A similar trick is used in the reduce callback. 1 * string becomes a number, and number - string causes the second string to also be coerced into a number.

Alternatively, you can read everything as one long array of values, and loop through them, only picking out the indices you want:

function processData(input) {
var values = input.trim().split(/\s+/), // split on all whitespace, including newlines
n = 1 * values.shift(),
sum = 0,
i, offset;

for(i = 0 ; i < n ; i++) {
offset = n * i;
sum += values[i + offset] - values[offset + n - i - 1];
}

return Math.abs(sum)
}


We don't even need to multiply by 1 inside the loop in this one, since string - string => number.

The above can also be written like this, which is probably clearer (and maybe even be a teeny, tiny bit faster):

function processData(input) {
var values = input.trim().split(/\s+/),
n = 1 * values.shift(),
sum = 0,
d1 = 0,     // first diagonal's starting index
d2 = n - 1; // second diagonal's starting index

while(d1 < values.length) {
sum += values[d1] - values[d2];
d1 += n + 1; // move down 1 row, and right by 1 column
d2 += n - 1; // move down 1 row, and left by 1 column
}

return Math.abs(sum)
}

• It's gotten to the point where I all I have to do is look at a short snippet to know it's a Flambino, because it's exactly what I'd do, except sometimes a little better. – Jonah Jan 2 '16 at 2:08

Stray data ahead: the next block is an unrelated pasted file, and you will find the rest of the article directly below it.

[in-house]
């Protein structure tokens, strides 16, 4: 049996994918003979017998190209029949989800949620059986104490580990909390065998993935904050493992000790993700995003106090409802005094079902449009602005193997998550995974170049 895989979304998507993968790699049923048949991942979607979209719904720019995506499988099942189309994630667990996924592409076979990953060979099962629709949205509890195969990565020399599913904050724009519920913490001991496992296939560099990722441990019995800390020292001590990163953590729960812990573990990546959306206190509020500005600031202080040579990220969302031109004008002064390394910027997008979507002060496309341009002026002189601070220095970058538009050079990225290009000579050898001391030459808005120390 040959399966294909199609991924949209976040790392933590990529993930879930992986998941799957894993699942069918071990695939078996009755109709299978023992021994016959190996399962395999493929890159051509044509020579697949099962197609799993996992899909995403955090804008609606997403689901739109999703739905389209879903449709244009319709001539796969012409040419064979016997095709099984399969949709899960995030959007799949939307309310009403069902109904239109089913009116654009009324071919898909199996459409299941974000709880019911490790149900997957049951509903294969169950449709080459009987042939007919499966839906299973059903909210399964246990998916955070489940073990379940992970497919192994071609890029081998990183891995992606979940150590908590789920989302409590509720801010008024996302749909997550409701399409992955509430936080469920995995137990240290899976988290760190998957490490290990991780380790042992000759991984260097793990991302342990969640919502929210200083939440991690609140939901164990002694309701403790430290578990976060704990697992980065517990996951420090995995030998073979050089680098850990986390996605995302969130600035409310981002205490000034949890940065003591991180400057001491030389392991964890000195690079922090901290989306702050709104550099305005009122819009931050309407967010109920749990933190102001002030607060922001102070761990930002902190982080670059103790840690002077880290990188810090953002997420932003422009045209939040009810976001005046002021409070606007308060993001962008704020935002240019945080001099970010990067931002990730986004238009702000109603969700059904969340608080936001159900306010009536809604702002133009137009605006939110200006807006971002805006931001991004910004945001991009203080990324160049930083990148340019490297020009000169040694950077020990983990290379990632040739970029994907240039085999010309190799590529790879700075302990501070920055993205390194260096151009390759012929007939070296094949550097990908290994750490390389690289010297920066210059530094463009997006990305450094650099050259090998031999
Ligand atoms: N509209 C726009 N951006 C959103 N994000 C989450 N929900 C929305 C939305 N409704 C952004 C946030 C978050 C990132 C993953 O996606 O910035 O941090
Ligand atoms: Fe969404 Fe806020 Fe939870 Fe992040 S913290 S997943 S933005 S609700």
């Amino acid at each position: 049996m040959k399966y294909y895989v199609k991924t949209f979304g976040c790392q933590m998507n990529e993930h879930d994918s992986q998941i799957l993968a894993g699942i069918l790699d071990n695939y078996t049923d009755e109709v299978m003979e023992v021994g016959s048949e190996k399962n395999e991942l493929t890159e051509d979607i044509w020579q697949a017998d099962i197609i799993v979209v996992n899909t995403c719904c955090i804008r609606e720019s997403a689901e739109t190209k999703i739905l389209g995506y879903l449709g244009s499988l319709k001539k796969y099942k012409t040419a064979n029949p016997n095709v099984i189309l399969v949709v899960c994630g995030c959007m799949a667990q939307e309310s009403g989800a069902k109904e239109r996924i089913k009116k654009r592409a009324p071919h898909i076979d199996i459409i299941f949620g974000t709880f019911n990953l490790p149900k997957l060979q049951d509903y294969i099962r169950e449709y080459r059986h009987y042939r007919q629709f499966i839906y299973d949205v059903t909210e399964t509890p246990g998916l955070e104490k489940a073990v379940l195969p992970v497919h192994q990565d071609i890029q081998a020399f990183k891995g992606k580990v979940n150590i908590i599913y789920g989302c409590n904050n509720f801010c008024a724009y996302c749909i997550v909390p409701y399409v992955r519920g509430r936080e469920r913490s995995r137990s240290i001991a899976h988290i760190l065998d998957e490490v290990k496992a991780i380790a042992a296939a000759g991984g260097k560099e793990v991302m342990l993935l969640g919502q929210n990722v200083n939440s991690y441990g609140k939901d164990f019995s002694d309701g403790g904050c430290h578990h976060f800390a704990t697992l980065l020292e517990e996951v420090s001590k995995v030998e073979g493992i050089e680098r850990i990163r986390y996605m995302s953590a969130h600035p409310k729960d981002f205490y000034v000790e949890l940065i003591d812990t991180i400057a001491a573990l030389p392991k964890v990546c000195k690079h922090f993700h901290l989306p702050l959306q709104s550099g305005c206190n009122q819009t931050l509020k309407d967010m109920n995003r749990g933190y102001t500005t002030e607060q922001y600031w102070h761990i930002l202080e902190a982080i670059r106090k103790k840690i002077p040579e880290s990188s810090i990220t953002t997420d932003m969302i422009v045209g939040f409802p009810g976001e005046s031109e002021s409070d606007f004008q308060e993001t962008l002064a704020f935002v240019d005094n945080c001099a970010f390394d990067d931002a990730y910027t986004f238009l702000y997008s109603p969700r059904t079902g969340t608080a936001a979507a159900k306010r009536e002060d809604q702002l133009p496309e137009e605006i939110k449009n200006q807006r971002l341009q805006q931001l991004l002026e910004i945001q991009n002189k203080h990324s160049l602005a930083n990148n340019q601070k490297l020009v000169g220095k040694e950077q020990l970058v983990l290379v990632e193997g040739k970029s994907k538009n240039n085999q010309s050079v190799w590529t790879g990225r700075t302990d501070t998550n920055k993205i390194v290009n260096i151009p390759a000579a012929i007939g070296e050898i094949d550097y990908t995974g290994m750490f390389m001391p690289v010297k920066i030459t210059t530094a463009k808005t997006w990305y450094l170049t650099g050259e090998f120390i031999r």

• This should be the answer – Timur Mamedov Dec 19 '16 at 12:28
• One note: currently on HackerRank's challenge for this algorithm, you don't have to convert the multi-line literal string to an array...a matrix of arrays is already created for you...thus Flambino's strategy can be slightly modified to accomplish passing all test cases! This was a great resource and got me through where I was stuck, thank you Flambino! – twknab Jan 1 '18 at 4:41

Note: The current HackerRank provides an input that is an array of arrays, each interior array being a row.

Example input:

11 2 4
4 5 6
10 8 -12


Output

[
[11,2,4],
[4,5,6],
[10,8,-12]
]


Given this input you really don't have to do much. Since it's diagonal we can use the same index to select the row and the value within the row. You want the reversed position for the value on the second set of values, so simply reverse inline and add them together.

const input = [[11,2,4],[4,5,6],[10,8,-12]];
// Complete the diagonalDifference function below.
function diagonalDifference(arr) {
let sum = 0;
for (var i = 0; i <= arr.length - 1; i++) {
sum += arr[i][i] - arr[i].reverse()[i];
}
return Math.abs(sum);
}
console.log(diagonalDifference(input));

That's pretty verbose of course. We can use a reduce and do it on one line.

function diagonalDifference(arr) {
return Math.abs(arr.reduce((s, r, i) => s += r[i] - r.reverse()[i], 0));
}

• Can you please explain this part of your code? r[i] - r.reverse()[i] – Oke Tega Feb 20 at 4:56
• It is the same as reversing the index. I just reversed the array instead of the index. – DJSpud Feb 20 at 19:14
• You could replace it with r[i] - r[r.length - 1 - i] – DJSpud Feb 20 at 19:21

## protected by Community♦Jul 25 '16 at 21:21